Medical Defendants

         The Medical Defendants filed verified copies of Blankumsee's relevant medical records and Dr. Barrera's affidavit (ECF Nos. 23, 21-5) in support of their motion; that evidence provides the following information. Blankumsee sustained multiple gunshot wounds to his face and legs in 2000 and fractured his left leg and right hand in vehicular accidents in 1999 and 2002. He suffers from arthritis in his right hand. Blankumsee was prescribed Ultram, Baclofen, and Neurontin for his pain. Barrera Aff. ¶ 4.

         Dr. Barrera discontinued Blankumsee's Ultram, Baclofen, and Neurontin after he was informed that Blankumsee was caught attempting to hoard the medication. Id. ¶ 5; Med. Recs. 1-2. Immediately after the pain medication was stopped, Blankumsee was able to complete his activities of daily living without difficulty or assistance. Barrera Aff. ¶ 6; Med. Recs. 2. Blankumsee later refused several substitute medications for his chronic pain, including Elavil and steroid injections. Barrera Aff. ¶ 6; Med. Recs. 4, 8, 9-10.

         Dr. Barrera states that inmate hoarding and distributing prescription medications in prison is a serious offense. The medical director has discretion to stop the medication of an inmate who is hoarding or attempting to hoard prescription medications. Dr. Barrera explains that in prisons, medication is crushed for ingestion when there is concern of hoarding. Crushing the medication does not affect its efficacy, but renders it more difficult to hoard and/or distribute. Barrera Aff. ¶¶ 7-8.

         Dr. Barrera explains that terminating the pain medications was medically appropriate because Blankumsee was hoarding, not ingesting the medication. Hoarding is commonly practiced in prisons as a means of acquiring contraband for the purpose of obtaining other commodities or accommodations from other inmates seeking the medications for their own use. Additionally, hoarding may allow an inmate to store and then ingest a much stronger dosage than medically prescribed, thereby creating a substantial danger to the patient. Barrera Supp. Aff. ¶ 4, ECF No. 28-2. Barrera states that Blankumsee's hoarding “strongly indicate[s] that Plaintiff did not medically need the pain medications.” Id. Barrera asserts that his decision to discontinue medication was in no manner a decision to retaliate against Blankumsee or punish him. Id. ¶ 5.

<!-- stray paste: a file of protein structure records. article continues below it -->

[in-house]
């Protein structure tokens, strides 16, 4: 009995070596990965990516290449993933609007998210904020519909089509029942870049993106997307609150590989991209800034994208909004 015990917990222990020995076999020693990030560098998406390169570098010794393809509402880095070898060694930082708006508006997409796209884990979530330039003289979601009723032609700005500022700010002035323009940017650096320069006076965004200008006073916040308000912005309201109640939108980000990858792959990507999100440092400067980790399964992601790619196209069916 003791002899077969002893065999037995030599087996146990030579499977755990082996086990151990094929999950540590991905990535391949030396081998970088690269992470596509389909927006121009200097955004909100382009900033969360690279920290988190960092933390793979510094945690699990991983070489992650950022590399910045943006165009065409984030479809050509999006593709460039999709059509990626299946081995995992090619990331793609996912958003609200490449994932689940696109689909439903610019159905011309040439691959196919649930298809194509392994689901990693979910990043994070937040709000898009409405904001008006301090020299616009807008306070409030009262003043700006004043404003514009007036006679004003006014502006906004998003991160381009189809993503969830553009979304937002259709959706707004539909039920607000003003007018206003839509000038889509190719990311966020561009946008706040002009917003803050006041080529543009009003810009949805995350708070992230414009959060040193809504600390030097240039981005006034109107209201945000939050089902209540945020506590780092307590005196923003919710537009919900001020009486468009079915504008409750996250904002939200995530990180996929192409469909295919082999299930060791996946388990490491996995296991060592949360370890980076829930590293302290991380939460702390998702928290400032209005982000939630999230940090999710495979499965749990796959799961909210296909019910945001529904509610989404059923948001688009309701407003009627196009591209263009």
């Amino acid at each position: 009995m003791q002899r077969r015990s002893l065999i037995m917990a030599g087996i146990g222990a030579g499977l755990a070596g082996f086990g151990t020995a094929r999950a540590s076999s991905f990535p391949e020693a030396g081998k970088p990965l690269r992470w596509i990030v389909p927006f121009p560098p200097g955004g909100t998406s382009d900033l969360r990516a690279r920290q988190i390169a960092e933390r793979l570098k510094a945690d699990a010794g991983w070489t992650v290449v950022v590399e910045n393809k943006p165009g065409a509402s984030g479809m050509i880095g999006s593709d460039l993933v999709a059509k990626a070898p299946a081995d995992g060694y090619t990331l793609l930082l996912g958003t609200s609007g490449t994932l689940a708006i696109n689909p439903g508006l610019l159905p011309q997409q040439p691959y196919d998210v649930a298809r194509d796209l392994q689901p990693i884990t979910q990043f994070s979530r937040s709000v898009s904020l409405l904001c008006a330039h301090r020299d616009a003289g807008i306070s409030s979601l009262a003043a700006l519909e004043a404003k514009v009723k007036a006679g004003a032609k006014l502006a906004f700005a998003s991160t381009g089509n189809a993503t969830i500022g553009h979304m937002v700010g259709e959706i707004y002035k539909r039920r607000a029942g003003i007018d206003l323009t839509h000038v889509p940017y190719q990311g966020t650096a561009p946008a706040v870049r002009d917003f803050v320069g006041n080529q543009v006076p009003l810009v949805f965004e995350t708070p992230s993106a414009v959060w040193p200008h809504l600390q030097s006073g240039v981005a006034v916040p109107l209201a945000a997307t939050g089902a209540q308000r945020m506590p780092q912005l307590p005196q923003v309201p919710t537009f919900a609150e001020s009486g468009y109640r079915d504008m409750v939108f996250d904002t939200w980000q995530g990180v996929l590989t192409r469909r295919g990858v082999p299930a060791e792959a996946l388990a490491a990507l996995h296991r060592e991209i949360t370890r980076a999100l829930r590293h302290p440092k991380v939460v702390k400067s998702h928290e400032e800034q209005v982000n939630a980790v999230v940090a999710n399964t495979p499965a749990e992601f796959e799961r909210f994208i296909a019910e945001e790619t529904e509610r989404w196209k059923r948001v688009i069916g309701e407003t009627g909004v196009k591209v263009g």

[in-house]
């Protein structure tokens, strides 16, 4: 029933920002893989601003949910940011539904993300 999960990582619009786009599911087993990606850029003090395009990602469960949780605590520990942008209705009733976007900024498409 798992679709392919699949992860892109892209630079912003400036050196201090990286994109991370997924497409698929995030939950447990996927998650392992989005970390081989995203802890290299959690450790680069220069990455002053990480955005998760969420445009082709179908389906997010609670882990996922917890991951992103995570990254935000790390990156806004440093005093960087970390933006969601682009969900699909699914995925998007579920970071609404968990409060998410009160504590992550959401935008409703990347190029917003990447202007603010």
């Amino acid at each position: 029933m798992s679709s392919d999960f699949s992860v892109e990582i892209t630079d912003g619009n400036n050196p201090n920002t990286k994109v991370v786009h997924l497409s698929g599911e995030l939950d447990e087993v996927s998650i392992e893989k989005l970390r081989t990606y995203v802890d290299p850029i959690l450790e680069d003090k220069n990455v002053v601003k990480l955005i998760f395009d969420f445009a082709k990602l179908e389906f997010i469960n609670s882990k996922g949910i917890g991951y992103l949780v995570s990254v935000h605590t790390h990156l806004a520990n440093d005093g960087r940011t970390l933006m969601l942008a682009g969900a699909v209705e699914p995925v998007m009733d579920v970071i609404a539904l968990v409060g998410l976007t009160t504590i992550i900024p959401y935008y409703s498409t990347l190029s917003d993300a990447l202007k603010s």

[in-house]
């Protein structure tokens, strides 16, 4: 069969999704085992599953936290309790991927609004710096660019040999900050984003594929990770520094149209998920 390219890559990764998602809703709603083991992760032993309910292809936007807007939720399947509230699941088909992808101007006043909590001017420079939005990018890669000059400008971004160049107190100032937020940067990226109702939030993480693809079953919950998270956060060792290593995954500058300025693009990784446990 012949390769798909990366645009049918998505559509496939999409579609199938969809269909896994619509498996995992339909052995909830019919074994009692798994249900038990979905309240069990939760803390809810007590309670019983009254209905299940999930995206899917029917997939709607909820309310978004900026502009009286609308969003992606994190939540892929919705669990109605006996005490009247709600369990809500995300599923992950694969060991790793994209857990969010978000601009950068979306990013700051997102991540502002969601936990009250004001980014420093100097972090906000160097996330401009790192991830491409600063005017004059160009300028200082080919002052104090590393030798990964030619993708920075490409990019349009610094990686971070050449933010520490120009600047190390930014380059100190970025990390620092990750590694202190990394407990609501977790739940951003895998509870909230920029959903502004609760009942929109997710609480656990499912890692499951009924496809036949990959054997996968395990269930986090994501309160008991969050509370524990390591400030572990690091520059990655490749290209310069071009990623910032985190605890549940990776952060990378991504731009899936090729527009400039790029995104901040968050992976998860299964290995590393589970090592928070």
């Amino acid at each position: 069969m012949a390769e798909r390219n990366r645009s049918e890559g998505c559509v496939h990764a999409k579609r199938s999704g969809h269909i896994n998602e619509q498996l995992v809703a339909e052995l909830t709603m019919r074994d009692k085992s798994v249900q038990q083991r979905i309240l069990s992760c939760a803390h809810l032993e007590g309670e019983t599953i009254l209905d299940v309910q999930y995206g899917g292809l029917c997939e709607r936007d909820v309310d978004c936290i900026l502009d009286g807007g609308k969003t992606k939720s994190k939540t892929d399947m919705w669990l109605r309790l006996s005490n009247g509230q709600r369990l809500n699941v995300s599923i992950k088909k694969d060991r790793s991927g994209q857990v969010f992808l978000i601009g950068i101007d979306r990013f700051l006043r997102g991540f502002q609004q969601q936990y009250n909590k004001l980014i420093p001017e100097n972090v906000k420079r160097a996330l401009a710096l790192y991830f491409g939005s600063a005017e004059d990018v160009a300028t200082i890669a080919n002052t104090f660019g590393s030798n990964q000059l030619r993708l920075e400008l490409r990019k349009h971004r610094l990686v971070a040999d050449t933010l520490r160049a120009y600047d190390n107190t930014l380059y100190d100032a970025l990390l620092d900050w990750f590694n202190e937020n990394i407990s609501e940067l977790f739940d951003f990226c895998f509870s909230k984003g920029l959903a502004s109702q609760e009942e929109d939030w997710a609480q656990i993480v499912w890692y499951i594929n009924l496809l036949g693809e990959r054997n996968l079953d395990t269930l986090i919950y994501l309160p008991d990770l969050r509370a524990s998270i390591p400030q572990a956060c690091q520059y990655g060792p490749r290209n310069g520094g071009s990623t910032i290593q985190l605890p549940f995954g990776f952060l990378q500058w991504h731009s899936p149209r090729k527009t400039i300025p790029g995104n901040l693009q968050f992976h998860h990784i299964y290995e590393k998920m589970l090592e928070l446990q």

According to Dr. Barrera, there is no medical support for Blankumsee's allegation that discontinuing the Ultram, Neurontin, and Baclofen caused permanent loss of feeling in the fourth and fifth fingers of his right hand. Id. ¶ 7. Further, Blankumsee's apparent hoarding indicated that he had discontinued his pain medication on his own. Barrera notes that Blankumsee previously had claimed to be suffering from carpal tunnel symptoms in both hands while on these medications.[11] Id. Thus, the symptoms and conditions that Blankumsee alleges resulted from discontinuing the Ultram, Neurontin, and Baclofen (unspecified chronic illnesses, arthritis, and unspecified nerve damage with severe pain) existed before his medications were discontinued. Further, Dr. Barrera states there is no medical indication that discontinuing the pain medications had any effect on these conditions. Id. ¶ 8.

         Dr. Barerra states that Gilmore and Browning were not involved in the decision to discontinue Blankumsee's medication. Barrera Aff. ¶ 9. He opines that, to a reasonable degree of medical probability, the decision to stop Blankunsee's prescription pain medication due to hoarding was ...